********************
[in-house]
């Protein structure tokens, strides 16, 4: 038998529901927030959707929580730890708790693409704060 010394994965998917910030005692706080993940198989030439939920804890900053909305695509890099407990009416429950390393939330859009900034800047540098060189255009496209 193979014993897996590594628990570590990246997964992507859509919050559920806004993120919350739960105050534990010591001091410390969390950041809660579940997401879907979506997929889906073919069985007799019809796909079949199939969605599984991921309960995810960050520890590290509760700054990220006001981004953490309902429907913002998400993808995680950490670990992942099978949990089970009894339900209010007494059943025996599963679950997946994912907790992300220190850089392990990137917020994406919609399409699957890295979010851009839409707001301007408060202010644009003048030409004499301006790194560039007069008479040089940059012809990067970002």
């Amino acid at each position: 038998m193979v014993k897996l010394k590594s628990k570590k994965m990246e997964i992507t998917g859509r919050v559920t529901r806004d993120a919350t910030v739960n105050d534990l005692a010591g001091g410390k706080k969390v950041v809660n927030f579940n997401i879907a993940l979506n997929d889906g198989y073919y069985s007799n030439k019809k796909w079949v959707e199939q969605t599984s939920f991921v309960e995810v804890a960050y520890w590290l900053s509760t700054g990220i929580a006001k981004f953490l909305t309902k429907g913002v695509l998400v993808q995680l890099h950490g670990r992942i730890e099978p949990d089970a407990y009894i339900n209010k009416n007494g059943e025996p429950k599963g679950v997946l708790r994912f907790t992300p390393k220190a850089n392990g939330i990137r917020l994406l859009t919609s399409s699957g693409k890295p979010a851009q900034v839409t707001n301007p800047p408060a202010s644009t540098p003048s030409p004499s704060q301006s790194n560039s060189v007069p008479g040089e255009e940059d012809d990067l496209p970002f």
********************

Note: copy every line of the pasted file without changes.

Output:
[in-house]
């Protein structure tokens, strides 16, 4: 038998529901927030959707929580730890708790693409704060 010394994965998917910030005692706080993940198989030439939920804890900053909305695509890099407990009416429950390393939330859009900034800047540098060189255009496209 193979014993897996590594628990570590990246997964992507859509919050559920806004993120919350739960105050534990010591001091410390969390950041809660579940997401879907979506997929889906073919069985007799019809796909079949199939969605599984991921309960995810960050520890590290509760700054990220006001981004953490309902429907913002998400993808995680950490670990992942099978949990089970009894339900209010007494059943025996599963679950997946994912907790992300220190850089392990990137917020994406919609399409699957890295979010851009839409707001301007408060202010644009003048030409004499301006790194560039007069008479040089940059012809990067970002």
């Amino acid at each position: 038998m193979v014993k897996l010394k590594s628990k570590k994965m990246e997964i992507t998917g859509r919050v559920t529901r806004d993120a919350t910030v739960n105050d534990l005692a010591g001091g410390k706080k969390v950041v809660n927030f579940n997401i879907a993940l979506n997929d889906g198989y073919y069985s007799n030439k019809k796909w079949v959707e199939q969605t599984s939920f991921v309960e995810v804890a960050y520890w590290l900053s509760t700054g990220i929580a006001k981004f953490l909305t309902k429907g913002v695509l998400v993808q995680l890099h950490g670990r992942i730890e099978p949990d089970a407990y009894i339900n209010k009416n007494g059943e025996p429950k599963g679950v997946l708790r994912f907790t992300p390393k220190a850089n392990g939330i990137r917020l994406l859009t919609s399409s699957g693409k890295p979010a851009q900034v839409t707001n301007p800047p408060a202010s644009t540098p003048s030409p004499s704060q301006s790194n560039s060189v007069p008479g040089e255009e940059d012809d990067l496209p970002f």